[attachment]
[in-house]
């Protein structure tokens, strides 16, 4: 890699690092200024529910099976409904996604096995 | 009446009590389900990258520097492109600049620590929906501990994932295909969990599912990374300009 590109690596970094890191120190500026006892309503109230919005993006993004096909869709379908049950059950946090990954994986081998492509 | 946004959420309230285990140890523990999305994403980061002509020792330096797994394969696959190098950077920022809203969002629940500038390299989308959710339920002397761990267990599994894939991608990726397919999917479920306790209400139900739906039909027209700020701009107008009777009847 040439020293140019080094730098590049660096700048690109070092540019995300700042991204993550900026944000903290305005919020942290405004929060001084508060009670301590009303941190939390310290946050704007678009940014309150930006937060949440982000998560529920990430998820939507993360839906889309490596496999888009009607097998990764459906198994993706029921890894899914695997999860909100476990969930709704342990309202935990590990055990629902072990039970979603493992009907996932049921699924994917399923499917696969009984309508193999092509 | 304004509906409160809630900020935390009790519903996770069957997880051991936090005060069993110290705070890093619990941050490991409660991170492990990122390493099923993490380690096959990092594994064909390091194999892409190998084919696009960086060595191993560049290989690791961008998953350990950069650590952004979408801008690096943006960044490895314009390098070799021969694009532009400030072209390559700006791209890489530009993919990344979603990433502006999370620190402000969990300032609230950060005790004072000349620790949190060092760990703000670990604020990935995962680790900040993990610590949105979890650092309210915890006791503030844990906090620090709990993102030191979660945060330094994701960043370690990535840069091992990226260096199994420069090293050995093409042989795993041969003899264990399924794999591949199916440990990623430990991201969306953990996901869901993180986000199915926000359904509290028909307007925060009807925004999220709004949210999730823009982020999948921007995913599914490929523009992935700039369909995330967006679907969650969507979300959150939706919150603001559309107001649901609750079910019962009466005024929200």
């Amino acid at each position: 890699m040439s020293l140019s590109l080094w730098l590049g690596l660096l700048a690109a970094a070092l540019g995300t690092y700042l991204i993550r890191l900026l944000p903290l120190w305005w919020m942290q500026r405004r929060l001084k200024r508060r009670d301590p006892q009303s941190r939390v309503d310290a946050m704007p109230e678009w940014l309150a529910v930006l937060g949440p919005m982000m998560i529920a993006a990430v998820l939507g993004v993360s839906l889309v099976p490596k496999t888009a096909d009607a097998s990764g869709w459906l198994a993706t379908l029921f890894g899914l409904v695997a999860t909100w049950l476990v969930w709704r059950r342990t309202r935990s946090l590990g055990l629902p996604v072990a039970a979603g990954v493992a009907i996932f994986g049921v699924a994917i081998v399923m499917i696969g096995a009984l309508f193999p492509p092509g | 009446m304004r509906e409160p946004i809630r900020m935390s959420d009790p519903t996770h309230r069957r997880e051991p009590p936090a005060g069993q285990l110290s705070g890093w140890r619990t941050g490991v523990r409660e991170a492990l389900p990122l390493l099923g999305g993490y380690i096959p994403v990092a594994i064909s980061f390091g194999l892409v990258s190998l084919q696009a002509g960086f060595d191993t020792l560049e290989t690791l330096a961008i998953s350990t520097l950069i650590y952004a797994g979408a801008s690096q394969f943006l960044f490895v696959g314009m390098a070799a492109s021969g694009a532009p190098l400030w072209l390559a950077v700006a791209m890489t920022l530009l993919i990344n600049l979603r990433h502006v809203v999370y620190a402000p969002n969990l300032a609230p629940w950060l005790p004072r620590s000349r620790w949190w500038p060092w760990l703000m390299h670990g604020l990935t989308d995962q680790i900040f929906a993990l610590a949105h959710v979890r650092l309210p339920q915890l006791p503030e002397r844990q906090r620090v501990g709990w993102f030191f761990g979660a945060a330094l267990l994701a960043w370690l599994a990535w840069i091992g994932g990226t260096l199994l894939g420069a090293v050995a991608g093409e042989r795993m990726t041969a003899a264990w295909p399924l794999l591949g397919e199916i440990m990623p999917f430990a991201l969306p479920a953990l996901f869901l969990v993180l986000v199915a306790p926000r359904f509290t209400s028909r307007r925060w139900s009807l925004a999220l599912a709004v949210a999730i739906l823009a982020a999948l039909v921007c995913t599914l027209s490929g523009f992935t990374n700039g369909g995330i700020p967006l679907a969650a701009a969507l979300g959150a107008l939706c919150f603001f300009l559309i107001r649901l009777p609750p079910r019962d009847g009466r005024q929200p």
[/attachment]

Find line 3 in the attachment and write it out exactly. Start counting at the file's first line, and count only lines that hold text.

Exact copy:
């Amino acid at each position: 890699m040439s020293l140019s590109l080094w730098l590049g690596l660096l700048a690109a970094a070092l540019g995300t690092y700042l991204i993550r890191l900026l944000p903290l120190w305005w919020m942290q500026r405004r929060l001084k200024r508060r009670d301590p006892q009303s941190r939390v309503d310290a946050m704007p109230e678009w940014l309150a529910v930006l937060g949440p919005m982000m998560i529920a993006a990430v998820l939507g993004v993360s839906l889309v099976p490596k496999t888009a096909d009607a097998s990764g869709w459906l198994a993706t379908l029921f890894g899914l409904v695997a999860t909100w049950l476990v969930w709704r059950r342990t309202r935990s946090l590990g055990l629902p996604v072990a039970a979603g990954v493992a009907i996932f994986g049921v699924a994917i081998v399923m499917i696969g096995a009984l309508f193999p492509p092509g | 009446m304004r509906e409160p946004i809630r900020m935390s959420d009790p519903t996770h309230r069957r997880e051991p009590p936090a005060g069993q285990l110290s705070g890093w140890r619990t941050g490991v523990r409660e991170a492990l389900p990122l390493l099923g999305g993490y380690i096959p994403v990092a594994i064909s980061f390091g194999l892409v990258s190998l084919q696009a002509g960086f060595d191993t020792l560049e290989t690791l330096a961008i998953s350990t520097l950069i650590y952004a797994g979408a801008s690096q394969f943006l960044f490895v696959g314009m390098a070799a492109s021969g694009a532009p190098l400030w072209l390559a950077v700006a791209m890489t920022l530009l993919i990344n600049l979603r990433h502006v809203v999370y620190a402000p969002n969990l300032a609230p629940w950060l005790p004072r620590s000349r620790w949190w500038p060092w760990l703000m390299h670990g604020l990935t989308d995962q680790i900040f929906a993990l610590a949105h959710v979890r650092l309210p339920q915890l006791p503030e002397r844990q906090r620090v501990g709990w993102f030191f761990g979660a945060a330094l267990l994701a960043w370690l599994a990535w840069i091992g994932g990226t260096l199994l894939g420069a090293v050995a991608g093409e042989r795993m990726t041969a003899a264990w295909p399924l794999l591949g397919e199916i440990m990623p999917f430990a991201l969306p479920a953990l996901f869901l969990v993180l986000v199915a306790p926000r359904f509290t209400s028909r307007r925060w139900s009807l925004a999220l599912a709004v949210a999730i739906l823009a982020a999948l039909v921007c995913t599914l027209s490929g523009f992935t990374n700039g369909g995330i700020p967006l679907a969650a701009a969507l979300g959150a107008l939706c919150f603001f300009l559309i107001r649901l009777p609750p079910r019962d009847g009466r005024q929200p």